Telling Stories with Chuck: New Baby
by Chuck Stead
There was a new baby in our village. Not that I cared one way or another but people were talking about it and I heard some of what they said: adorable, remarkable for an early birth, doesn’t look like either of them, a little bit of heaven. I was the youngest in my family so I hadn’t seen another follow me up with all the crying, the diaper changing, and everybody in the house being tired. No, I didn’t much care about new babies and I could have done entirely without seeing it – but for Cindy it was different. She had two younger brothers (who supposedly both entered this world ready for a fight), so I was surprised that she was interested in seeing this new baby.
“It’s a girl” Cindy told me, “Girls are different and I want to check it out.”
We walked through the village streets and along the way Ricky Cramshaw found us and asked what we were up to. Cindy told him and he said, “Babies is mostly like looking at little, old, bald men.”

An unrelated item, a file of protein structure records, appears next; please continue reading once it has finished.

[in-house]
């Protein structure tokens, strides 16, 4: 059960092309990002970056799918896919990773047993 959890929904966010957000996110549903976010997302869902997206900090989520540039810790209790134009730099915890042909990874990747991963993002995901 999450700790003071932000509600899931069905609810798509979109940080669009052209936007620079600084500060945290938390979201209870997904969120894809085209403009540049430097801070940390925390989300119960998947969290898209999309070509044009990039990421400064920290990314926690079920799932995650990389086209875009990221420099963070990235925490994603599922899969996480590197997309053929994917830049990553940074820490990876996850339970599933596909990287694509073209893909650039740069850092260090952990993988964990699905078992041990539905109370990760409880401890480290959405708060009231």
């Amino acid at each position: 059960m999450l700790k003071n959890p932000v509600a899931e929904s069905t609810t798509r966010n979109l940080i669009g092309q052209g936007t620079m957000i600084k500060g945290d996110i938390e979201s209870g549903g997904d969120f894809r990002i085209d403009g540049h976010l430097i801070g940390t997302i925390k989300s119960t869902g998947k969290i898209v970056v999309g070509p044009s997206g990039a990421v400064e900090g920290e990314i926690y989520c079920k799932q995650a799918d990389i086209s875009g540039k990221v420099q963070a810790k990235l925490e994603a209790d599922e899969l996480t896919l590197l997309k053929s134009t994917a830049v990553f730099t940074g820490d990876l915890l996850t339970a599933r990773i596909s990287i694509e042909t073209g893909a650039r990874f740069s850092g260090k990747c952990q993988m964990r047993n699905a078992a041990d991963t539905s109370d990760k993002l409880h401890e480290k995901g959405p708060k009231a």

Cindy said, “This little bald man is a girl.”
So Ricky joined us. The three of us soon stepped onto the front porch where one of the Ramapough Indian women sat by a baby carriage and an old woman with her face mapped with many lines sat near by. Cindy asked the young woman if we could see her baby. The mother reached into the carriage and slowly lifted a small sack of blanket with a bulbous baby head wearing a knitted yellow cap. This infant was pink-faced and a little wet around the mouth. She looked up at Cindy and made a tiny sound. Cindy said, “Hello…”
The woman told us her name was Sadie.
Ricky said he had an uncle who owned a dog named Sadie.
I stepped closer to get a better look at the little, fat, gurgling thing and she turned her head and looked at me. The woman said, “She knows you Stead. Look at how she looks at you.”
I said, “How could she know me? I never met her before!”
Ricky said in a slow whisper, “Gram says babies is old souls who know a lot of things.”
The ancient woman watching us then said, “That’s right. Babies come into the world with old knowing. Most likely she knows you from another time.”
Baby Sadie kept her big eyes locked on me. Then in an ancient, eggshell voice she made a small sound, almost like a word. Her mother smiled and said, “She’s talking to you Stead.”
Ricky said, “Say something back, Chucky.”
I shrugged. I didn’t know what to say to this chubby lump of life.
Cindy whispered, “Chuck, she remembers you from another lifetime. You must have been close friends. Say something!”
So I leaned in and offered my right index finger and Sadie grabbed it with a tiny wrinkled hand. She held on tight and smiled a gummy, toothless smile.
I said, “Welcome back”.